Formula E: Building a family-friendly, future-focused brand platform
October 7 2016
HONG KONG - When Formula E debuted in Beijing in 2014, the concept of a silent motorsports event was as alien as the idea of going to a muted symphony.
Instead, the lack of ear-splitting engine noise proved to be a boon for the electric-car racing series—one of several factors that helped Formula E venture into cities where its big brother F1 cannot go, such as the streets of London, Paris and Berlin.
This weekend, tropical storm Aere permitting, the series will kick off its latest season in Hong Kong, which gets to host the event for the first time following an earlier disappointment.
Alan Fang, CEO of Formula Electric Racing (Hong Kong), attributes the growing popularity of the series to its conscious effort to create a wholesome experience, plus the growing popularity of and interest in electric cars.
"We want fans to come to the race as a family activity, and there are many family-oriented activities lined up for the two-day event," said Fang.
To promote the race as an activity for Hong Kongers, the organisation's "We Are All Drivers" campaign, through TBWA Hong Kong, brought in local sportspersons and personalities such as race driver Adderly Fong.
"Since it is the first major motorsports event to be held in Hong Kong, the fanatics are clearly very excited," Fang said. "We are driving the future of Hong Kong, and that's the message that we want to bring across."
The event has seemingly done well on the sponsorship front, with HKT, FWD, Swire Properties, Blue Girl Beer, Canon and Coca-Cola among its long list of partners.
Fang said Formula E and the popularity of electric cars feed into each other. Just as Formula 1 has been a test bed for hybrid engine technology, Formula E has seen more major car brands joining in the fray recently. Panasonic Jaguar Racing will make its debut in Formula E this weekend in Hong Kong, and Mercedes has indicated its interest in joining for the 2018-19 season.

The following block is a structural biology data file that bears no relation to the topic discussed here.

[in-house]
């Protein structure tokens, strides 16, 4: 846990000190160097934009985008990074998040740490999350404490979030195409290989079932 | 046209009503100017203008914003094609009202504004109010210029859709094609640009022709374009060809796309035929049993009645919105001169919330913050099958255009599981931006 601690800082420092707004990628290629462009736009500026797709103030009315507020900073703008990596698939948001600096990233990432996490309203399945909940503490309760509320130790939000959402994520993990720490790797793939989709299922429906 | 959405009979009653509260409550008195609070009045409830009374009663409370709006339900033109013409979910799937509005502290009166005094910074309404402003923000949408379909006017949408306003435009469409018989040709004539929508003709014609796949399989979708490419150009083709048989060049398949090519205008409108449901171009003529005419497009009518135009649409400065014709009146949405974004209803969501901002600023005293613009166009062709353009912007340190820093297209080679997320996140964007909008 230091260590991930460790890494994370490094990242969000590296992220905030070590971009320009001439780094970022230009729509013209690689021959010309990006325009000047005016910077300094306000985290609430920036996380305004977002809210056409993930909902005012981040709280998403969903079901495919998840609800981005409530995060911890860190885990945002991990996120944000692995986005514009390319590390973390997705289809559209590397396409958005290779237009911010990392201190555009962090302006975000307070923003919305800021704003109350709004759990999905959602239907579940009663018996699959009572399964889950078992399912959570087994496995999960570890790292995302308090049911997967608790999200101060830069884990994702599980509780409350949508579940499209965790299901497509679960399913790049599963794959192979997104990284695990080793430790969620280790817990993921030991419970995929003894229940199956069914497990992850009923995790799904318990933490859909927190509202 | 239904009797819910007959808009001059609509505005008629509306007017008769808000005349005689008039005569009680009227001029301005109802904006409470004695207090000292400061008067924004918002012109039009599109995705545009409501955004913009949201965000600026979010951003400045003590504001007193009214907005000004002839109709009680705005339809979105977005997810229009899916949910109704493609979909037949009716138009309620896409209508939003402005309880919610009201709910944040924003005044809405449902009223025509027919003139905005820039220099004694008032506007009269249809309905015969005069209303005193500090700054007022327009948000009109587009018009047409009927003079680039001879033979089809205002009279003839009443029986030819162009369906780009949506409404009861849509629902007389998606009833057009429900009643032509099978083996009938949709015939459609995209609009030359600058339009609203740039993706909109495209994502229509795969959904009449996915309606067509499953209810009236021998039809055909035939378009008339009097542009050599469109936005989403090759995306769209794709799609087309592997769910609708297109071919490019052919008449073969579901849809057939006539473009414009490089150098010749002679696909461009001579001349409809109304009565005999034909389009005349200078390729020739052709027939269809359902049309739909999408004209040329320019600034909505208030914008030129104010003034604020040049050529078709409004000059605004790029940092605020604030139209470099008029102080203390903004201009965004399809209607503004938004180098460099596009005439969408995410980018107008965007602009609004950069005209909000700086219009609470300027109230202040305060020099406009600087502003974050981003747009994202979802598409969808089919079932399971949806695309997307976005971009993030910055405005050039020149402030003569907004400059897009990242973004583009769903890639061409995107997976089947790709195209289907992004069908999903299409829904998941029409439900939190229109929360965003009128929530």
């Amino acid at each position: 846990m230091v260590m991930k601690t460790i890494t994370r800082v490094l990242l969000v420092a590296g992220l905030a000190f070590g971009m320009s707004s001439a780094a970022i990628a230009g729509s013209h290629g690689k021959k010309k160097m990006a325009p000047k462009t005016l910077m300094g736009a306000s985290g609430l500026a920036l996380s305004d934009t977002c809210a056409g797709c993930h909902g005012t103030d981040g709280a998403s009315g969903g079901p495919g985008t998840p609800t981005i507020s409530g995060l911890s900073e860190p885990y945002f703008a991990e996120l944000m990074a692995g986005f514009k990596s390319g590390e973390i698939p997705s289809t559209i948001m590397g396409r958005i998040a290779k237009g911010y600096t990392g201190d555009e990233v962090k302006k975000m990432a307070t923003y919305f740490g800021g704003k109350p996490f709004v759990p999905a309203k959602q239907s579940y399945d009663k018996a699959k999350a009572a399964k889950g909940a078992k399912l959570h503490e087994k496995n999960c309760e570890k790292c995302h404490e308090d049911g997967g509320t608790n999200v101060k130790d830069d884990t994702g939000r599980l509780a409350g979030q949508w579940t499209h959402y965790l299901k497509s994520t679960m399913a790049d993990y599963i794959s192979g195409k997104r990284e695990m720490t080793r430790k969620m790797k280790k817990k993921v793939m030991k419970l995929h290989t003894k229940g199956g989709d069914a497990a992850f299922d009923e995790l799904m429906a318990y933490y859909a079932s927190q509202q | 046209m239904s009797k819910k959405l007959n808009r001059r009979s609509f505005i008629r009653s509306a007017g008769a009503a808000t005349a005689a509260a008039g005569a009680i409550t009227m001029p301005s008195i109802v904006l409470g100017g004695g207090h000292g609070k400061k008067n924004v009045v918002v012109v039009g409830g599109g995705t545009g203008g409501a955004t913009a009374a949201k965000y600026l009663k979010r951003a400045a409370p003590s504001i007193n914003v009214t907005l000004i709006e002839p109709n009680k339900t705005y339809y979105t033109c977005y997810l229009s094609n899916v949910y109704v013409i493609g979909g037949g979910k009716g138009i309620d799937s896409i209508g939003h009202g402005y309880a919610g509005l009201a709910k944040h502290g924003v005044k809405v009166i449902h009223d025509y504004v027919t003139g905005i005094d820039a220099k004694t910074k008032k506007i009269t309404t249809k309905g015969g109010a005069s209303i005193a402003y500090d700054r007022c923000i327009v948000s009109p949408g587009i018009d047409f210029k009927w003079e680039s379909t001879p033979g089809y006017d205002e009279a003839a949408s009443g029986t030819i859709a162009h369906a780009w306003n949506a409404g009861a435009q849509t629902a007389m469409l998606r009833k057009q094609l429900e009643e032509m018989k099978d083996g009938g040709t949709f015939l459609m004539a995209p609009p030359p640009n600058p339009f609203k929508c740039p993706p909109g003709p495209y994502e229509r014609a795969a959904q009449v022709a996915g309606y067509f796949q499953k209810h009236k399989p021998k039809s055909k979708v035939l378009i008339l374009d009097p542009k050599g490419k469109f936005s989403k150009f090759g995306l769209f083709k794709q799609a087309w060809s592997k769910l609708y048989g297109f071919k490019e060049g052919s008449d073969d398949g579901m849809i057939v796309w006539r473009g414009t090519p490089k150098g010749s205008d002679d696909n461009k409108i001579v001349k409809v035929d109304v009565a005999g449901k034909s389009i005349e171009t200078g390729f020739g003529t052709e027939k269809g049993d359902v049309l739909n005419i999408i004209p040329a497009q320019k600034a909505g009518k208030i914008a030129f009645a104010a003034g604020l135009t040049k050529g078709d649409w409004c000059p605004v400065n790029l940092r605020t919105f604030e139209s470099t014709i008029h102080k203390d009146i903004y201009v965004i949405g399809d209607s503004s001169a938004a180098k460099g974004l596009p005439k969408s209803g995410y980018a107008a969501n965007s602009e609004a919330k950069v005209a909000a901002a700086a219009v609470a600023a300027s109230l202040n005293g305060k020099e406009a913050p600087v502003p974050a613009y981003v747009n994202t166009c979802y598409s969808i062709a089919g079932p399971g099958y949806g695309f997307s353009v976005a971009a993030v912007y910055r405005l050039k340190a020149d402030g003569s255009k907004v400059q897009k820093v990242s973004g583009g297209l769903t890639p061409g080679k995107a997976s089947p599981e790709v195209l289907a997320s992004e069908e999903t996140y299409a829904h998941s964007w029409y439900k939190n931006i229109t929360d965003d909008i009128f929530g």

Panasonic Jaguar racing team Electric cars are a growing segment of the Hong Kong car market, and Fang said his organisation's Formula E campaign tapped into the increasing environmental awareness and popularity of electric cars among Hong Kongers. In addition, the Formula E race this weekend ties in with some prominent electric-car launches. Tesla launched its Model X electric sports-utility vehicle here on Wednesday, and Renault is expected to unveil a new model here soon.
"Having the Formula E race in Hong Kong crystalises the effort to promote electric cars," Fang said. "So far, motorsports enthusiasts in Hong Kong who are fans of traditional series like Formula 1 and Formula 3 have been very receptive towards an electric-cars race." In fact, the two-day event is sold out, with the majority of the ticket holders bring Hong Kong residents.
The event, taking place at the Central harbourfront, will also feature a robo-cars exhibition race. The organisation is also working with the FIA the Hong Kong Tourism Board and the Tourism Commission to promote the race.
Engaging a younger audience is a key objective for a forward-thinking sporting series like Formula E, Fang said. Interactive virtual-reality technology will be widely employed at the Emotion Club, the hospitality area on the race ground, and has been featured in shopping-mall 'roadshows' in the weeks leading up to the event, he said. In addition, fans who are HTC Vive owners will be able to watch highlights from the second season on Virtually Live. The race on Sunday will be broadcast live on local and international channels including PCCW's ViuTV and Fox Sports.
Thrill of the chase
Seasoned sports commentator Daniel Chan, a key opinion leader (KOL) for the Formula E campaign, said Formula E's rather unorthodox format of changing cars midway through races (the batteries in Formula E races only last about half the race) would not deter traditional motorsports fans.
"Ultimately, the thrill of watching a motorsports race is about speed and the overall vibe on the tracks," Chan said. "The difference of the format or the machines would not really matter. Street races tend to have the novelty factor that draws in the non-motorsports fans. Just look at the Singapore Grand Prix."
Chan, who has more than 10 years' experience in major sporting events and a huge following on Facebook and Instagram, said the efforts of the organiser in promoting the race as a motorsports and entertainment event have set it apart from others. "Champagne and music are the two great elements to a motorsports event," he said. "Organisers of the Singapore Grand Prix spent a lot in getting big names to perform at the after-race events, and they were successful in appealing to the younger crowd."
This weekend's festivities include a live music event featuring "world-renowned DJ Nicky Romero, hip-hop star Nelly and R&B sensation Ne-Yo", as well as a 'Battle of Victors' boxing event.